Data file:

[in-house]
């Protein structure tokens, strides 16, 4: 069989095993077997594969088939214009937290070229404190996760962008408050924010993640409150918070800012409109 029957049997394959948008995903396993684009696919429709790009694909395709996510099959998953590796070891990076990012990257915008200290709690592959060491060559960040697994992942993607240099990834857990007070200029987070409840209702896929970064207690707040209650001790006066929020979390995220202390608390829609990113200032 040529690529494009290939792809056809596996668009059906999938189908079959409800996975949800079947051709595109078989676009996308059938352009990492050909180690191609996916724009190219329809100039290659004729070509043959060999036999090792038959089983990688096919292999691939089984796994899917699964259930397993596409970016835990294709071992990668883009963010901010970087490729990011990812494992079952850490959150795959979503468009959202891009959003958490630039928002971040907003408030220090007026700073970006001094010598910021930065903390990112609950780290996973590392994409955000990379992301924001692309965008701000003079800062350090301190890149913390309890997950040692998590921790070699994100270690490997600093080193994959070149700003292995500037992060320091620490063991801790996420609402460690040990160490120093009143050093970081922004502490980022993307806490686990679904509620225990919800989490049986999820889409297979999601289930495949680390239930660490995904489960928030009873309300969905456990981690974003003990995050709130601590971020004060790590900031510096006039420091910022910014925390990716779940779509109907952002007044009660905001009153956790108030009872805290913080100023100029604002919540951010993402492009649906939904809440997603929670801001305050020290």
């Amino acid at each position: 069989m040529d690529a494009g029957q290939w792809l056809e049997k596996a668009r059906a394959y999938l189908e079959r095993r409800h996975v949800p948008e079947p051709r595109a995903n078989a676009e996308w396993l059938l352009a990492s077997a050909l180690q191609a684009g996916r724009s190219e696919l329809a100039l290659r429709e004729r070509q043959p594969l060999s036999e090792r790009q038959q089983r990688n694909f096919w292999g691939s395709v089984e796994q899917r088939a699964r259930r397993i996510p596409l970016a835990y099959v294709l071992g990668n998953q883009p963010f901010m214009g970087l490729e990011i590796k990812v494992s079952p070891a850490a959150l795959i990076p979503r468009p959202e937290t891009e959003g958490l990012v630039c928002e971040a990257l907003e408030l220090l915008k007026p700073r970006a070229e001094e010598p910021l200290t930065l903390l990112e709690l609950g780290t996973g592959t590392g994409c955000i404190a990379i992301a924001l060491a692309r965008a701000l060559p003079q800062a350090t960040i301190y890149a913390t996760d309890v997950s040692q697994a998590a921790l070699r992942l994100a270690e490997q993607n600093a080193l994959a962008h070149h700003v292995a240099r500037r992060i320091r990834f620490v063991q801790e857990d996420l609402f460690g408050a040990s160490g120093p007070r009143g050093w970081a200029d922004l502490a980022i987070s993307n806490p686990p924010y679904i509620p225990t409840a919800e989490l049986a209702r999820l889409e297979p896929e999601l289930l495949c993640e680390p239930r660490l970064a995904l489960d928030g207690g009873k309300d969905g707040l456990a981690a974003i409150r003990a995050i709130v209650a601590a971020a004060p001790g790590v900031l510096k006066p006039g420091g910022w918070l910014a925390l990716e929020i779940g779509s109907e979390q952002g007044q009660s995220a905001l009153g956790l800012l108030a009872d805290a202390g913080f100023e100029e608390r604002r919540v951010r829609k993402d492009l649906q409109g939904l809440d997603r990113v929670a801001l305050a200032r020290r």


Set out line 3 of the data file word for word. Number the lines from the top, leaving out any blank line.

């Amino acid at each position: 069989m040529d690529a494009g029957q290939w792809l056809e049997k596996a668009r059906a394959y999938l189908e079959r095993r409800h996975v949800p948008e079947p051709r595109a995903n078989a676009e996308w396993l059938l352009a990492s077997a050909l180690q191609a684009g996916r724009s190219e696919l329809a100039l290659r429709e004729r070509q043959p594969l060999s036999e090792r790009q038959q089983r990688n694909f096919w292999g691939s395709v089984e796994q899917r088939a699964r259930r397993i996510p596409l970016a835990y099959v294709l071992g990668n998953q883009p963010f901010m214009g970087l490729e990011i590796k990812v494992s079952p070891a850490a959150l795959i990076p979503r468009p959202e937290t891009e959003g958490l990012v630039c928002e971040a990257l907003e408030l220090l915008k007026p700073r970006a070229e001094e010598p910021l200290t930065l903390l990112e709690l609950g780290t996973g592959t590392g994409c955000i404190a990379i992301a924001l060491a692309r965008a701000l060559p003079q800062a350090t960040i301190y890149a913390t996760d309890v997950s040692q697994a998590a921790l070699r992942l994100a270690e490997q993607n600093a080193l994959a962008h070149h700003v292995a240099r500037r992060i320091r990834f620490v063991q801790e857990d996420l609402f460690g408050a040990s160490g120093p007070r009143g050093w970081a200029d922004l502490a980022i987070s993307n806490p686990p924010y679904i509620p225990t409840a919800e989490l049986a209702r999820l889409e297979p896929e999601l289930l495949c993640e680390p239930r660490l970064a995904l489960d928030g207690g009873k309300d969905g707040l456990a981690a974003i409150r003990a995050i709130v209650a601590a971020a004060p001790g790590v900031l510096k006066p006039g420091g910022w918070l910014a925390l990716e929020i779940g779509s109907e979390q952002g007044q009660s995220a905001l009153g956790l800012l108030a009872d805290a202390g913080f100023e100029e608390r604002r919540v951010r829609k993402d492009l649906q409109g939904l809440d997603r990113v929670a801001l305050a200032r020290r």